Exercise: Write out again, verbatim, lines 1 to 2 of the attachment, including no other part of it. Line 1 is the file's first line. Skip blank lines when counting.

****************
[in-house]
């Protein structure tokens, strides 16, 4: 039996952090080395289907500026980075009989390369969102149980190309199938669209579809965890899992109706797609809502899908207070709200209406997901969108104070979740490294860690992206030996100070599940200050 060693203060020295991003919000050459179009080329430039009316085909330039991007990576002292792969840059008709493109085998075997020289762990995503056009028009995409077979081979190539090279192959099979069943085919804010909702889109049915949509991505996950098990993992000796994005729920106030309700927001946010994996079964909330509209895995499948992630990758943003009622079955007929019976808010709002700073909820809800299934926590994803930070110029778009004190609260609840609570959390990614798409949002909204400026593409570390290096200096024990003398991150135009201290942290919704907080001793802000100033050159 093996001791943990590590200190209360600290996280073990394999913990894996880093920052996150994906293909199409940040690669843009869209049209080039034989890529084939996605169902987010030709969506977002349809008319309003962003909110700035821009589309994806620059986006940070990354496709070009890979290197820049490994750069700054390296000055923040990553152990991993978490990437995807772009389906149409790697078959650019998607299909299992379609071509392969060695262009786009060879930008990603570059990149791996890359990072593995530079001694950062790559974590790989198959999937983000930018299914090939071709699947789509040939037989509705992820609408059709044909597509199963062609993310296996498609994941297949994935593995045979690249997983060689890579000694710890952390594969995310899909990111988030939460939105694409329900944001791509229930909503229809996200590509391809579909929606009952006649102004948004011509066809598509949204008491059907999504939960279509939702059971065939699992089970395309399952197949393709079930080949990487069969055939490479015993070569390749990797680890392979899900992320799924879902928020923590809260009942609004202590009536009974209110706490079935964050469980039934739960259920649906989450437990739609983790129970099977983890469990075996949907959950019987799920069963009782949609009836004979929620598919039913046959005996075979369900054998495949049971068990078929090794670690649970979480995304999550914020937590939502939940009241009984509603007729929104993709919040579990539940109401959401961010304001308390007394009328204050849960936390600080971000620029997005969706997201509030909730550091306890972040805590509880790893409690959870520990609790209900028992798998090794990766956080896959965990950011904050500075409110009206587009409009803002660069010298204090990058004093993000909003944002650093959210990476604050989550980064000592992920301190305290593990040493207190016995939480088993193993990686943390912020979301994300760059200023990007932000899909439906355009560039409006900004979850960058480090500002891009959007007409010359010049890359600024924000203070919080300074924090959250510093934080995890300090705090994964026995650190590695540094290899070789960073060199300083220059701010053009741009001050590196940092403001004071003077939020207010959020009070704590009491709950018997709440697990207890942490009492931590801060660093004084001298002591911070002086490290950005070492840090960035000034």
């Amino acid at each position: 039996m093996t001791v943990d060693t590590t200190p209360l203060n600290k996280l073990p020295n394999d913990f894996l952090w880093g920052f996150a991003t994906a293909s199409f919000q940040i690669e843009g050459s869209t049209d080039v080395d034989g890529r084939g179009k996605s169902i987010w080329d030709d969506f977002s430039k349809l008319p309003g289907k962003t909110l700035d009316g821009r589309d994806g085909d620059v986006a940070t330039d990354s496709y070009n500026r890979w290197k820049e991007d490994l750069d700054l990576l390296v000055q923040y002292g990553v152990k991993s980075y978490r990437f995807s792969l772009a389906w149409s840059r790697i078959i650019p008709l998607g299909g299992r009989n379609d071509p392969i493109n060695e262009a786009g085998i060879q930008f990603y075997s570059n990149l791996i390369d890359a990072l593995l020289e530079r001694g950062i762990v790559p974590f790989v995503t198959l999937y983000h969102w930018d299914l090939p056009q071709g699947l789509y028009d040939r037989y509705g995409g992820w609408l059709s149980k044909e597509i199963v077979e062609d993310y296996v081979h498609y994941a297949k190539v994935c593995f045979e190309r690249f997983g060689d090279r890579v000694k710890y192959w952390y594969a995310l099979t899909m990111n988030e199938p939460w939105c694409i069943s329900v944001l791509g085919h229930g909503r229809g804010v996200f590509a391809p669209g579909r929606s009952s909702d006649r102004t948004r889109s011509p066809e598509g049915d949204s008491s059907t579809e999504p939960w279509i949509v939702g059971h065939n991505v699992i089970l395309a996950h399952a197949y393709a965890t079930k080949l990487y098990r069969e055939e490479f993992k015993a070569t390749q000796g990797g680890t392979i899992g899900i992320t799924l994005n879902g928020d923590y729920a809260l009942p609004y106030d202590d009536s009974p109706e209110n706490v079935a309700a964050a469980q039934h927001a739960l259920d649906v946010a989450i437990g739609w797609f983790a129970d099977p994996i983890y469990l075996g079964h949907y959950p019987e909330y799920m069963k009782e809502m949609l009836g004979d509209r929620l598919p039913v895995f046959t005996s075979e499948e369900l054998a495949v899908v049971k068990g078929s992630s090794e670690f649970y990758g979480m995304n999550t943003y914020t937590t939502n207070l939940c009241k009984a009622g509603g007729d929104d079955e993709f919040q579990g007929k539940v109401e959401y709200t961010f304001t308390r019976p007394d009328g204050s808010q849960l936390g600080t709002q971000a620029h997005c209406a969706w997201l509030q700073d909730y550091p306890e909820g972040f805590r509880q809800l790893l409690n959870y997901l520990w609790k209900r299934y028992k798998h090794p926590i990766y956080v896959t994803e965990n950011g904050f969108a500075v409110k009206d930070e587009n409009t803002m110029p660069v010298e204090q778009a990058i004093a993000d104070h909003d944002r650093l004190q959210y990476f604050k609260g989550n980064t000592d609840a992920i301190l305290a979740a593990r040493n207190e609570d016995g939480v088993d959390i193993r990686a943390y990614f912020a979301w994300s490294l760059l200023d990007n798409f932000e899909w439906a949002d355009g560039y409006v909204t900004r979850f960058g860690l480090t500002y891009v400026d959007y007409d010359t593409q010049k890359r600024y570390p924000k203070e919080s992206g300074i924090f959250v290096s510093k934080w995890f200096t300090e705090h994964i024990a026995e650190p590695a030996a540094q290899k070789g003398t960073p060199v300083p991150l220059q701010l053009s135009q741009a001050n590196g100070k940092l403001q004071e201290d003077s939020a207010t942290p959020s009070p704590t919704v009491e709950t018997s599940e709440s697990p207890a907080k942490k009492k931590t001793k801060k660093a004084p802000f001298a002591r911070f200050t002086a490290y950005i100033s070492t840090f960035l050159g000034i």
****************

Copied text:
[in-house]
């Protein structure tokens, strides 16, 4: 039996952090080395289907500026980075009989390369969102149980190309199938669209579809965890899992109706797609809502899908207070709200209406997901969108104070979740490294860690992206030996100070599940200050 060693203060020295991003919000050459179009080329430039009316085909330039991007990576002292792969840059008709493109085998075997020289762990995503056009028009995409077979081979190539090279192959099979069943085919804010909702889109049915949509991505996950098990993992000796994005729920106030309700927001946010994996079964909330509209895995499948992630990758943003009622079955007929019976808010709002700073909820809800299934926590994803930070110029778009004190609260609840609570959390990614798409949002909204400026593409570390290096200096024990003398991150135009201290942290919704907080001793802000100033050159 093996001791943990590590200190209360600290996280073990394999913990894996880093920052996150994906293909199409940040690669843009869209049209080039034989890529084939996605169902987010030709969506977002349809008319309003962003909110700035821009589309994806620059986006940070990354496709070009890979290197820049490994750069700054390296000055923040990553152990991993978490990437995807772009389906149409790697078959650019998607299909299992379609071509392969060695262009786009060879930008990603570059990149791996890359990072593995530079001694950062790559974590790989198959999937983000930018299914090939071709699947789509040939037989509705992820609408059709044909597509199963062609993310296996498609994941297949994935593995045979690249997983060689890579000694710890952390594969995310899909990111988030939460939105694409329900944001791509229930909503229809996200590509391809579909929606009952006649102004948004011509066809598509949204008491059907999504939960279509939702059971065939699992089970395309399952197949393709079930080949990487069969055939490479015993070569390749990797680890392979899900992320799924879902928020923590809260009942609004202590009536009974209110706490079935964050469980039934739960259920649906989450437990739609983790129970099977983890469990075996949907959950019987799920069963009782949609009836004979929620598919039913046959005996075979369900054998495949049971068990078929090794670690649970979480995304999550914020937590939502939940009241009984509603007729929104993709919040579990539940109401959401961010304001308390007394009328204050849960936390600080971000620029997005969706997201509030909730550091306890972040805590509880790893409690959870520990609790209900028992798998090794990766956080896959965990950011904050500075409110009206587009409009803002660069010298204090990058004093993000909003944002650093959210990476604050989550980064000592992920301190305290593990040493207190016995939480088993193993990686943390912020979301994300760059200023990007932000899909439906355009560039409006900004979850960058480090500002891009959007007409010359010049890359600024924000203070919080300074924090959250510093934080995890300090705090994964026995650190590695540094290899070789960073060199300083220059701010053009741009001050590196940092403001004071003077939020207010959020009070704590009491709950018997709440697990207890942490009492931590801060660093004084001298002591911070002086490290950005070492840090960035000034």